It’s been a decade since Nissan introduced the Leaf, the world’s first mainstream battery-electric vehicle. Since then, sales have slowed to a trickle, but the automaker hopes to kickstart its market momentum with the launch of the new Ariya.
The all-electric 2023 Nissan Ariya finally made its debut in Los Angeles on Tuesday night, ahead of its official public unveiling at this year’s downsized Los Angeles Auto Show. The project has suffered a number of delays, and potential buyers will have to wait just a little bit longer. The latest pushback means it won’t reach showrooms until early in 2022.
Nissan once ruled the emerging battery-car market with the Leaf, which made its debut in 2010. But demand has all but dried up, and the second-largest of the Japanese automakers is now shifting focus to Ariya.
The move makes sense in today’s SUV-centric market, as the new model adopts a more popular body style, adds new features, and offers plenty of additional range.
2023 Nissan Ariya: Singing a New Tune
Both front- and rear-wheel-drive models will be offered. Nissan expects them to deliver as much as 300 miles per charge. If confirmed by the EPA, that would put the Ariya among the upper tier of new battery-electric vehicles.
Concept versions of the Ariya (pronounced like the operatic solo) have been shown on a number of occasions, starting with the 2019 Tokyo Motor Show and, a few months later, the Consumer Electronics Show in Las Vegas. The production version revealed in Los Angeles doesn’t stray far from earlier prototypes, but for adopting more practical (smaller) wheels and more conventional mirrors.
It’s a sleek, coupe-like crossover, with the sweeping roofline flowing into an integrated spoiler. The front end is dominated by an oversized version of the familiar Nissan V-Motion grille framed by slit-style LED headlamps.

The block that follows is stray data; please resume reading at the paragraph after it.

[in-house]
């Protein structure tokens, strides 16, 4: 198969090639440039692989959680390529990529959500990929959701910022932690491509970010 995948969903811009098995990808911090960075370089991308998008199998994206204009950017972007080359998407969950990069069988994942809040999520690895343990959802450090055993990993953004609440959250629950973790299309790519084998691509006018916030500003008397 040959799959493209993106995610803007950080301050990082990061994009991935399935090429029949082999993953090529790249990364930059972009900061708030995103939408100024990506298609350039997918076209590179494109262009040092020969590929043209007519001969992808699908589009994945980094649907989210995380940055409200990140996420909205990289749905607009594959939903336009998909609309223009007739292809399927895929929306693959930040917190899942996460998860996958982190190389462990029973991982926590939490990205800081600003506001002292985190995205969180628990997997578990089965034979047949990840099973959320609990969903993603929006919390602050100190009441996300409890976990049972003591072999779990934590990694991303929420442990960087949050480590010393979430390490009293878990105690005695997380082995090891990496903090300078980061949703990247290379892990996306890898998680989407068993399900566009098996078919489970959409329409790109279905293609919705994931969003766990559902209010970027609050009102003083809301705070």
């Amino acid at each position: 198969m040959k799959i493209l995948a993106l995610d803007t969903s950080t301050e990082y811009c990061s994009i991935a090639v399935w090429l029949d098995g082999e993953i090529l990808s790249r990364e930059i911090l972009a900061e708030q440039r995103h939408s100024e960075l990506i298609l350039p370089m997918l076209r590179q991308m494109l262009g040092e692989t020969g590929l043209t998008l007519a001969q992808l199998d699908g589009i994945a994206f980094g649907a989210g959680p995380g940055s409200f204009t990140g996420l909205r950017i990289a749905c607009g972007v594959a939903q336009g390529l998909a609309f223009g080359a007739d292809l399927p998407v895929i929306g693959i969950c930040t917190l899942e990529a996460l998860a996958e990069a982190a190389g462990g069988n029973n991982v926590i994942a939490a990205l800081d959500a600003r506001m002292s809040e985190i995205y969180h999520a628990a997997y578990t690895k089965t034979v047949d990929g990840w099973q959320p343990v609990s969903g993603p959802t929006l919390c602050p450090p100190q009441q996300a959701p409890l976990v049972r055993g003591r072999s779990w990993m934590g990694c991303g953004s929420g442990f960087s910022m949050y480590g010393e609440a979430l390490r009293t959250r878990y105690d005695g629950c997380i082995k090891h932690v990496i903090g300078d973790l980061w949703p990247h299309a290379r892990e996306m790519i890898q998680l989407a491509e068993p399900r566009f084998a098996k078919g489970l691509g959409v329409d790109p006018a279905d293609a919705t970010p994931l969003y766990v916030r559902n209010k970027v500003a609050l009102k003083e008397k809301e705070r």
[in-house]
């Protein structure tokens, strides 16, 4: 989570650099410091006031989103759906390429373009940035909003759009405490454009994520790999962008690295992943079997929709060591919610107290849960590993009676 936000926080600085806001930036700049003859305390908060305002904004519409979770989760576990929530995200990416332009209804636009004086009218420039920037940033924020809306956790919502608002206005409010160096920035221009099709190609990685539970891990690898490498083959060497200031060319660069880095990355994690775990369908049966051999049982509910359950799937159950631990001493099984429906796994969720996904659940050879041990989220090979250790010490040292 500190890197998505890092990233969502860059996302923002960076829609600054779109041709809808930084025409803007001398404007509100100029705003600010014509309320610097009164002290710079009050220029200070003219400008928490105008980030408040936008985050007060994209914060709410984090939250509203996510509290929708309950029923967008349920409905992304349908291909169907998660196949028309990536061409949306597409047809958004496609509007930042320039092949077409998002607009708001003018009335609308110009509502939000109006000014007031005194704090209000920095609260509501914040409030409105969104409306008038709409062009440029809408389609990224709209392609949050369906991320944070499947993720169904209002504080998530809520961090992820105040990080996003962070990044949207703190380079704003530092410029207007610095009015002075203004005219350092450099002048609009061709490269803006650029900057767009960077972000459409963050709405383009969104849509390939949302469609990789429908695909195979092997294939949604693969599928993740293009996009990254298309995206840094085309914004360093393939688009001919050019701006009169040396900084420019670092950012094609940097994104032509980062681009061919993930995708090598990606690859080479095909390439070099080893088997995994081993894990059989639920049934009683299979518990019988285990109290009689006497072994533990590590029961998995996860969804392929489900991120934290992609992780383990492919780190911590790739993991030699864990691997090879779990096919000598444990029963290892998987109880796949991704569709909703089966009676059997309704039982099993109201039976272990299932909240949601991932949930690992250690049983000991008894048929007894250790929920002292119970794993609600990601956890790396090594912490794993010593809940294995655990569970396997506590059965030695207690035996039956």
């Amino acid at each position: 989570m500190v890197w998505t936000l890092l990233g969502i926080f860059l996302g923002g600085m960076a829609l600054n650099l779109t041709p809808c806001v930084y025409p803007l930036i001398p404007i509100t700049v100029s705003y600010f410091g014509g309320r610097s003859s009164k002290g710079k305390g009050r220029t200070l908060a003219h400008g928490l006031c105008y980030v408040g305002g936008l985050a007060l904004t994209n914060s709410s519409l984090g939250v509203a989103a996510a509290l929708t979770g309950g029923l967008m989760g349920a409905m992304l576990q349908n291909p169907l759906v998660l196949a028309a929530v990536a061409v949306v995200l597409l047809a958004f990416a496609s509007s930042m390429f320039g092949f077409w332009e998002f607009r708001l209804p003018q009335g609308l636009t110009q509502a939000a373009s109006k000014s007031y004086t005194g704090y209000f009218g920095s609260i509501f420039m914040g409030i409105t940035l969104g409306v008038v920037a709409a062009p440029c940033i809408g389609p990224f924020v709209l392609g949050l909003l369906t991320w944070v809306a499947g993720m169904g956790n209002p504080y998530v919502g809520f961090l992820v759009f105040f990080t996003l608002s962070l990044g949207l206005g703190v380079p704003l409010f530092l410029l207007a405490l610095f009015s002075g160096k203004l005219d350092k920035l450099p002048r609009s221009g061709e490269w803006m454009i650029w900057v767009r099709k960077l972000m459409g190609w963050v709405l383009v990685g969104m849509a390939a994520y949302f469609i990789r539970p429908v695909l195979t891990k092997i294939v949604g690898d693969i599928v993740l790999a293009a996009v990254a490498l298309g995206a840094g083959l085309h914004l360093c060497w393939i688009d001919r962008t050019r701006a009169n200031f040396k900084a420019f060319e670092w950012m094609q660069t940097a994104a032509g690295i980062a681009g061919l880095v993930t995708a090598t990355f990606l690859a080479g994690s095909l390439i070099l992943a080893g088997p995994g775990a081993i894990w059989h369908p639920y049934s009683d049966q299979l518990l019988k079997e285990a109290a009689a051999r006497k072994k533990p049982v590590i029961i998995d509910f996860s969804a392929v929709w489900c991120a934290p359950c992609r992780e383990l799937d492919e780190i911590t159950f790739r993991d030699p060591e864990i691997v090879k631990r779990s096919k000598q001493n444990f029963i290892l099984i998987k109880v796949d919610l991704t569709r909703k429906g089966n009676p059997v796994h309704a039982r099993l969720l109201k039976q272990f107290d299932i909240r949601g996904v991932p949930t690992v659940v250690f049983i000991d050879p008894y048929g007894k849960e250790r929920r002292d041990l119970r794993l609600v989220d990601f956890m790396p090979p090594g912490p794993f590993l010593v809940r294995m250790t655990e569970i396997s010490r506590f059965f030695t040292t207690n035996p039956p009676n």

As with most of today’s BEVs, the grille is actually sealed, with no need for cooling air under the hood, as the drivetrain — motors and batteries — has been moved beneath the load floor.
(This underlying skateboard-like platform will be used for a variety of BEVs to come, not only from Nissan but its two alliance partners, France’s Renault and Japan’s Mitsubishi.)
In for a Shock
By moving the wheels to the corner and then packing Ariya’s climate control hardware under the hood, Nissan engineers freed up a significant amount of space for both passengers and cargo. That means a near full-size interior despite Ariya’s compact exterior footprint.
“You get inside and you’re really shocked,” said Alfonso Albaisa, Nissan’s global design director.
The sense of roominess is enhanced by the minimalist design of the cabin. A large infotainment screen and a digital gauge cluster are interlinked, allowing a driver to move things, such as a navigation map, from one to the other.
Four different versions of the 2023 Nissan Ariya will be offered at launch:
- The Ariya Venture+ has front-wheel drive, an 87kWh battery, a single, 238-horsepower motor with 221 pound-feet of torque, and up to a 300-mile range. It starts at $45,950.
- The Ariya Evolve+ offers the same drivetrain but more features and a slightly lower 285-mile range. The starting price is $48,950.
- The Ariya Premiere also uses the front-wheel-drive package and gets the same 285-mile range. But it adds still more features and boosts its base price to $53,450.
- The Ariya Platinum+ e-4orce adds a second motor on the rear axle, boosting the combined output to 389 horsepower and 442 pound-feet. It starts at $58,950.
All four versions of the Ariya will come with $500 in charging credits that customers can use at EVgo public charging stations.
More to Come
In a statement, Nissan noted that it has a second battery pack for the Ariya. At 66 kWh, it would deliver a significantly shorter range. It’s not expected to be offered in the U.S.
While first deliveries are still months away, Nissan has begun taking reservations. Customers will have to put down a refundable $500 deposit.
The Japanese automaker has promised to introduce several other all-electric models by mid-decade and expects BEVs to generate 40% of its U.S. sales by 2030. Officials say that even more will use hybrid and plug-in hybrid drivetrains.